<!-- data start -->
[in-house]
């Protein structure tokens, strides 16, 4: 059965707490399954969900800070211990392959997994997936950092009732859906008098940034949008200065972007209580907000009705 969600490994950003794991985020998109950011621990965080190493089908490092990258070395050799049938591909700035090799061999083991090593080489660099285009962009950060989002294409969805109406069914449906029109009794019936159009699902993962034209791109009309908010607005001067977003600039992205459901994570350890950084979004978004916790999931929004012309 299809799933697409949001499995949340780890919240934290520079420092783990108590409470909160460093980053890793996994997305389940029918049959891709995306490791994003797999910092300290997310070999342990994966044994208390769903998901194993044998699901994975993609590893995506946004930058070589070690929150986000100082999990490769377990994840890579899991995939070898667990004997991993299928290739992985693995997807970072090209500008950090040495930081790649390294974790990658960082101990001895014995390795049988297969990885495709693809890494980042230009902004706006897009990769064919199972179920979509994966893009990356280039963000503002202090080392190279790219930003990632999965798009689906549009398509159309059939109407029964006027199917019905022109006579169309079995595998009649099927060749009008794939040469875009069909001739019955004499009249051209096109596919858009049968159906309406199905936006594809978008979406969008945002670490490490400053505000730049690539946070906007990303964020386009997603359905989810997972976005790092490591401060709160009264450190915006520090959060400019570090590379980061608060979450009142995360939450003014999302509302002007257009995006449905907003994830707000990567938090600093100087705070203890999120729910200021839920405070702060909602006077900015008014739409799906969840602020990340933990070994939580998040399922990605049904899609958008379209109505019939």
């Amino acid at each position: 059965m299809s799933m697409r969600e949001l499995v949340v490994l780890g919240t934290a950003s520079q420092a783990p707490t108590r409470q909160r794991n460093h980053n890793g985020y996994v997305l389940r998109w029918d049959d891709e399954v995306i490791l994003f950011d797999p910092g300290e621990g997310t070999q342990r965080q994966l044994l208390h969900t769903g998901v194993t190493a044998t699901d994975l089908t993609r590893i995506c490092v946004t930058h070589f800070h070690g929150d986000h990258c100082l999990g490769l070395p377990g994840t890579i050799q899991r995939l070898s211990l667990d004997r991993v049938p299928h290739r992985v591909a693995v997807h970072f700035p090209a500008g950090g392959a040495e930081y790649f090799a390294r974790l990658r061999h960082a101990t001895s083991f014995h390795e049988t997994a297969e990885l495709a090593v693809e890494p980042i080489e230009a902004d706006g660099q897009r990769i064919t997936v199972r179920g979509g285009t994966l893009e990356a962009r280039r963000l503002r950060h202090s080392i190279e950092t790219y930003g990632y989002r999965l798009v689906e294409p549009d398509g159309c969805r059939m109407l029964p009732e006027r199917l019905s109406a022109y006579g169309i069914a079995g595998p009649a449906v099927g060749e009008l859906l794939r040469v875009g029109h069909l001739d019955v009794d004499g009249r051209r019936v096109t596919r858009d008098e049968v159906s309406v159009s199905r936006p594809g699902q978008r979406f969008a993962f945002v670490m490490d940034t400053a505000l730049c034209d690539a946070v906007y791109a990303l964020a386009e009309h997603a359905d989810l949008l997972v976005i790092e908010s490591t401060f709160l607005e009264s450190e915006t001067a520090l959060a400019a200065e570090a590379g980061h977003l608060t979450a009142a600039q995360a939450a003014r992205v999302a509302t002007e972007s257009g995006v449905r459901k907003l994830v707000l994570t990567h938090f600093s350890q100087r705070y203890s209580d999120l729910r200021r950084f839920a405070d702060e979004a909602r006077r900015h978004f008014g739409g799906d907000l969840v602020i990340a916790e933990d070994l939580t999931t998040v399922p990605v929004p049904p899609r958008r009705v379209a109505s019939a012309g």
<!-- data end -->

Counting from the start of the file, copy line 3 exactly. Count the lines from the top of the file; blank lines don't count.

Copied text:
């Amino acid at each position: 059965m299809s799933m697409r969600e949001l499995v949340v490994l780890g919240t934290a950003s520079q420092a783990p707490t108590r409470q909160r794991n460093h980053n890793g985020y996994v997305l389940r998109w029918d049959d891709e399954v995306i490791l994003f950011d797999p910092g300290e621990g997310t070999q342990r965080q994966l044994l208390h969900t769903g998901v194993t190493a044998t699901d994975l089908t993609r590893i995506c490092v946004t930058h070589f800070h070690g929150d986000h990258c100082l999990g490769l070395p377990g994840t890579i050799q899991r995939l070898s211990l667990d004997r991993v049938p299928h290739r992985v591909a693995v997807h970072f700035p090209a500008g950090g392959a040495e930081y790649f090799a390294r974790l990658r061999h960082a101990t001895s083991f014995h390795e049988t997994a297969e990885l495709a090593v693809e890494p980042i080489e230009a902004d706006g660099q897009r990769i064919t997936v199972r179920g979509g285009t994966l893009e990356a962009r280039r963000l503002r950060h202090s080392i190279e950092t790219y930003g990632y989002r999965l798009v689906e294409p549009d398509g159309c969805r059939m109407l029964p009732e006027r199917l019905s109406a022109y006579g169309i069914a079995g595998p009649a449906v099927g060749e009008l859906l794939r040469v875009g029109h069909l001739d019955v009794d004499g009249r051209r019936v096109t596919r858009d008098e049968v159906s309406v159009s199905r936006p594809g699902q978008r979406f969008a993962f945002v670490m490490d940034t400053a505000l730049c034209d690539a946070v906007y791109a990303l964020a386009e009309h997603a359905d989810l949008l997972v976005i790092e908010s490591t401060f709160l607005e009264s450190e915006t001067a520090l959060a400019a200065e570090a590379g980061h977003l608060t979450a009142a600039q995360a939450a003014r992205v999302a509302t002007e972007s257009g995006v449905r459901k907003l994830v707000l994570t990567h938090f600093s350890q100087r705070y203890s209580d999120l729910r200021r950084f839920a405070d702060e979004a909602r006077r900015h978004f008014g739409g799906d907000l969840v602020i990340a916790e933990d070994l939580t999931t998040v399922p990605v929004p049904p899609r958008r009705v379209a109505s019939a012309g």